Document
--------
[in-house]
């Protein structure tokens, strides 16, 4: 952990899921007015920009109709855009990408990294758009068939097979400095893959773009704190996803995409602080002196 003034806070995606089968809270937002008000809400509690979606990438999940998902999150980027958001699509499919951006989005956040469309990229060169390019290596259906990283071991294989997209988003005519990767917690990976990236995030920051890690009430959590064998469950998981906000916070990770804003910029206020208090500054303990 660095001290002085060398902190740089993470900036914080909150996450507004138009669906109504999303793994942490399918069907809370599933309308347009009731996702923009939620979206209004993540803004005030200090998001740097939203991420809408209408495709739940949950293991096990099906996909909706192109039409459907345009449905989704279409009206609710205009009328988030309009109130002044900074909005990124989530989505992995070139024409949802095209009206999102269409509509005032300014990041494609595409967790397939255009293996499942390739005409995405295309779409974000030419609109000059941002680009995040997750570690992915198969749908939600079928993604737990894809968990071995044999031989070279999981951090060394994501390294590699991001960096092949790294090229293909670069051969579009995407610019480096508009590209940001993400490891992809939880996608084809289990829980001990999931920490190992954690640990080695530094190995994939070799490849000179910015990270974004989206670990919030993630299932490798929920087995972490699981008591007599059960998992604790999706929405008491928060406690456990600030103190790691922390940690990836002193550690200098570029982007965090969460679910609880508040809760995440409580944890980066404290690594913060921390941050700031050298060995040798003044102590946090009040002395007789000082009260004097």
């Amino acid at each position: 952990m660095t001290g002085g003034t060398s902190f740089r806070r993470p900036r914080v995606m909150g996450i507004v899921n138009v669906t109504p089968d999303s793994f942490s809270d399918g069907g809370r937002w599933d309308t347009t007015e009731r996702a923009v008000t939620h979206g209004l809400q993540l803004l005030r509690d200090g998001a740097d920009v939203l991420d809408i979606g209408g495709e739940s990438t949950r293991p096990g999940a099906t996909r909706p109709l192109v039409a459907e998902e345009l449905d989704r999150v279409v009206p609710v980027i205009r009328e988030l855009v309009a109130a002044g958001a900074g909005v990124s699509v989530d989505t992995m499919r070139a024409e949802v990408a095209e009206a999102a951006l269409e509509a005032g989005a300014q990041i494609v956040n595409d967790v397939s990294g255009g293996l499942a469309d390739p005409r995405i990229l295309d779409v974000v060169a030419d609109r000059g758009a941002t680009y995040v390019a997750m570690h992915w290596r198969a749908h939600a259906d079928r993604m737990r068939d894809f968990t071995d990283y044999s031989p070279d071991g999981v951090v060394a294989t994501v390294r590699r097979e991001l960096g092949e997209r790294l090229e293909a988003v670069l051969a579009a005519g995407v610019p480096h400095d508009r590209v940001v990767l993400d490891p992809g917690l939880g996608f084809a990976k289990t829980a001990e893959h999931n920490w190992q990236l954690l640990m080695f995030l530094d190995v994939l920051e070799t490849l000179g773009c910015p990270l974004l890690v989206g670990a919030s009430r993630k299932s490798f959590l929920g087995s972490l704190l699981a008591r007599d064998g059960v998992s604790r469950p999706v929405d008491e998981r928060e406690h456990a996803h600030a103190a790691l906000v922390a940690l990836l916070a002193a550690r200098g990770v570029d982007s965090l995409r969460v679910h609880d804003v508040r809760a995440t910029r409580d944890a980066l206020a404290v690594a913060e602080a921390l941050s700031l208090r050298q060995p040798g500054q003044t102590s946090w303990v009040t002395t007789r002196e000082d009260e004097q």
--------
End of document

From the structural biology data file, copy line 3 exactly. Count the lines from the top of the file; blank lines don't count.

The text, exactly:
């Amino acid at each position: 952990m660095t001290g002085g003034t060398s902190f740089r806070r993470p900036r914080v995606m909150g996450i507004v899921n138009v669906t109504p089968d999303s793994f942490s809270d399918g069907g809370r937002w599933d309308t347009t007015e009731r996702a923009v008000t939620h979206g209004l809400q993540l803004l005030r509690d200090g998001a740097d920009v939203l991420d809408i979606g209408g495709e739940s990438t949950r293991p096990g999940a099906t996909r909706p109709l192109v039409a459907e998902e345009l449905d989704r999150v279409v009206p609710v980027i205009r009328e988030l855009v309009a109130a002044g958001a900074g909005v990124s699509v989530d989505t992995m499919r070139a024409e949802v990408a095209e009206a999102a951006l269409e509509a005032g989005a300014q990041i494609v956040n595409d967790v397939s990294g255009g293996l499942a469309d390739p005409r995405i990229l295309d779409v974000v060169a030419d609109r000059g758009a941002t680009y995040v390019a997750m570690h992915w290596r198969a749908h939600a259906d079928r993604m737990r068939d894809f968990t071995d990283y044999s031989p070279d071991g999981v951090v060394a294989t994501v390294r590699r097979e991001l960096g092949e997209r790294l090229e293909a988003v670069l051969a579009a005519g995407v610019p480096h400095d508009r590209v940001v990767l993400d490891p992809g917690l939880g996608f084809a990976k289990t829980a001990e893959h999931n920490w190992q990236l954690l640990m080695f995030l530094d190995v994939l920051e070799t490849l000179g773009c910015p990270l974004l890690v989206g670990a919030s009430r993630k299932s490798f959590l929920g087995s972490l704190l699981a008591r007599d064998g059960v998992s604790r469950p999706v929405d008491e998981r928060e406690h456990a996803h600030a103190a790691l906000v922390a940690l990836l916070a002193a550690r200098g990770v570029d982007s965090l995409r969460v679910h609880d804003v508040r809760a995440t910029r409580d944890a980066l206020a404290v690594a913060e602080a921390l941050s700031l208090r050298q060995p040798g500054q003044t102590s946090w303990v009040t002395t007789r002196e000082d009260e004097q």